The Absence of Myth: Writings on Surrealism by Geroges Bataille
Daniel Miller says it's all just so surreal
In 2002, the Pompidou Centre in Paris held the massive “Surrealist Revolution” show and the Tate Modern hosted, and then exported to New York, the equally huge “Surrealism: Desire Unbound”. Last year, the Barcelona Centre of Contemporary Culture put on the blockbusting “Paris and the Surrealists” and earlier this year the Hayward Gallery successfully carried off “Undercover Surrealism”. As I write, the Whitechapel Art Gallery continues to busy itself presenting the critically regarded “Vicious Circle” exhibition, devoted to the closely related surrealist milieu of the painter Hans Belmer and the philosopher Pierre Klossowski. And now here we have this paperback collection of essays on the subject of surrealism by one of its original adherents.
Are we in the midst of a surrealist renaissance? After all, apart from the numerous gallery explorations of the phenomenon, we are also confronted by dramatic examples of what might be called surrealist tropes in the contemporary global videodrome. I am not just referring to the stagy plasticine weirdness of contemporary junk culture, but to something darker and more sinister. Is there not something quintessentially surreal about a world which is dominated by the ever-escalating consequences of a suicide mission that involved flying planes into the highest skyscrapers in New York? Remember the infamous definition of the simplest surrealist act issued by André Breton in the Second Manifesto: “Descending to the street with revolver in hand and shooting at random, as fast as one can, into the crowd.”
But how can an historical movement that explicitly regarded itself as revolutionary, utopian and avant-garde truly be said to be undergoing a revival, theoretical or otherwise, when the forces sponsoring this revival mostly consist of the most rarefied upper echelons of the cultural establishment? This is one of the questions directly addressed in this volume, a diffuse medley of essays, reviews, polemics and panegyrics on various surrealist figures and themes, penned between 1929 and 1953 by the dissident French thinker.
It was a fascinating period, and Bataille was himself a singularly fascinating man – a close but strained surrealist associate whose many other activities and interests included philosophy, sociology, mysticism, eroticism, anti-fascism, poetry, human sacrifice (both theoretical and practical) and librarianship. What this book charts is his changing understanding of and stance towards surrealism, from an initial period of lunatic resentment (“The Castrated Lion”) to an eventual critical, admiration for it. This transformation is biographically interesting, and two of the texts in this volume (“Notes on the publication of “Un Cadavre”” and “Surrealism from Day to Day”) find Bataille writing with searing sincerity about his own youthful missteps and errors of judgement, while at the same time providing a crystalline series of thumbnail sketches of the leading members of the literary surrealist circle (Breton, Louis Aragon, Antonin Artaud, Michel Leiris, etc) .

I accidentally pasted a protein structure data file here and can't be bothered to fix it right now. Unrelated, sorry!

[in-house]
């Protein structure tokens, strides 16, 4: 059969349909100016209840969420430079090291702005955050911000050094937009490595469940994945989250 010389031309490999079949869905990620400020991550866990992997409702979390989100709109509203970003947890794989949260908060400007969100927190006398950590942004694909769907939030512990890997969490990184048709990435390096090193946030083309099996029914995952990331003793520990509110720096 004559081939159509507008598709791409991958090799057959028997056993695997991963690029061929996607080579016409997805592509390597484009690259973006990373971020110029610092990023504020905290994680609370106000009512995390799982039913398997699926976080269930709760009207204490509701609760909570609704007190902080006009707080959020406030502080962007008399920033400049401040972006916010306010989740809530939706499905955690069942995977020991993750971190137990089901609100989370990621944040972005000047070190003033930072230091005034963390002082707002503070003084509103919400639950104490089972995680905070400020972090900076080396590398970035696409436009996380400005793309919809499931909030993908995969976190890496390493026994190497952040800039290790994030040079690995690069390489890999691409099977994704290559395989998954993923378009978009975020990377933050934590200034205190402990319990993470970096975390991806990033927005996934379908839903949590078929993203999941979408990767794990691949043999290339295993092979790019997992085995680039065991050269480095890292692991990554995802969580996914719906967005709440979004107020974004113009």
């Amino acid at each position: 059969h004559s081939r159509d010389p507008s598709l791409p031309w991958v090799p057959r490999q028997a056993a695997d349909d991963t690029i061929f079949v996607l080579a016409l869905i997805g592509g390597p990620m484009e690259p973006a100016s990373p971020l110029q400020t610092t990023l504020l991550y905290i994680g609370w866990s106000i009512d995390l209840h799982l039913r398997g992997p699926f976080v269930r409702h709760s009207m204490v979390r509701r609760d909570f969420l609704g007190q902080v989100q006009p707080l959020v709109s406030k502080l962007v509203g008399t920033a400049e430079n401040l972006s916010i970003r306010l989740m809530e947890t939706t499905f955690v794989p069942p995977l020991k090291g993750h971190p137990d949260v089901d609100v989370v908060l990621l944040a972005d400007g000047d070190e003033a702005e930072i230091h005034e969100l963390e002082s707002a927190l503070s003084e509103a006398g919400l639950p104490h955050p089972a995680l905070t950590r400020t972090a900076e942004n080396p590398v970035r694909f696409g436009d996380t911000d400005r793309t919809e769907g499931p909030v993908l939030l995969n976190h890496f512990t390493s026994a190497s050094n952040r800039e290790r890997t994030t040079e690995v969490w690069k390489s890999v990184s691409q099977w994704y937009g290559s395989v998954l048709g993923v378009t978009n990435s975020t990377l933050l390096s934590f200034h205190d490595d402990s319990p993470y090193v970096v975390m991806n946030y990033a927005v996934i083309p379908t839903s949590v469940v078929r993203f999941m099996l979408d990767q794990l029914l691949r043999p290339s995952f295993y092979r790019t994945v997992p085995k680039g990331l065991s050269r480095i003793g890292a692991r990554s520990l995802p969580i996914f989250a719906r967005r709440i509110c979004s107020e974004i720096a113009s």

What lies at the very heart of this volume, though, is Bataille’s insistence, specifically asserted in his essay “Surrealism and How It Differs from Existentialism”, that surrealism “surpassed the artistic and literary domain.” Surrealism was not just a hobby or a movement or a genre but a matter of life and death.
This claim pitched Bataille against all comers in the endless series of contretemps which characterise French intellectual life. In particular it meant a confrontation in postwar Paris between him and Jean-Paul Sartre and Simone de Beauvoir, who were busy burying Breton and his movement alive. In the words of de Beauvoir, surrealism evinced “a preoccupation with the unconscious and not the totality of man” – an elision which caused it to fall prey to the classic pseudo-radical bourgeois trap of serving as a mere mystical affectation of action, rather than action itself.
Bataille bristled at these accusations and drew a diagonal across them. His own view was that surrealism was an entirely new kind of phenomenon – an ambivalent mysticism based on the absence of myth, a paradoxical poetry built on the absence of poetry, a meaningless practice concerned with imbuing “even the smallest action with a meaning that involves the fate of mankind”.
It is this type of assertion by Bataille which effectively undermines the notion that the current cultural celebrations of ‘surrealism’ (as well as our conversational readiness to attach the label ‘surreal’ to events that merely strike us as strange, anachronistic, or inane) can in any way constitute a revival of surrealism.
What such usages of the term suggest, and what this volume makes so abundantly clear, is that we have forgotten how shocking, radical, subversive and incapable of easy appropriation surrealism once was. ■
The Absence of Myth is published by Verso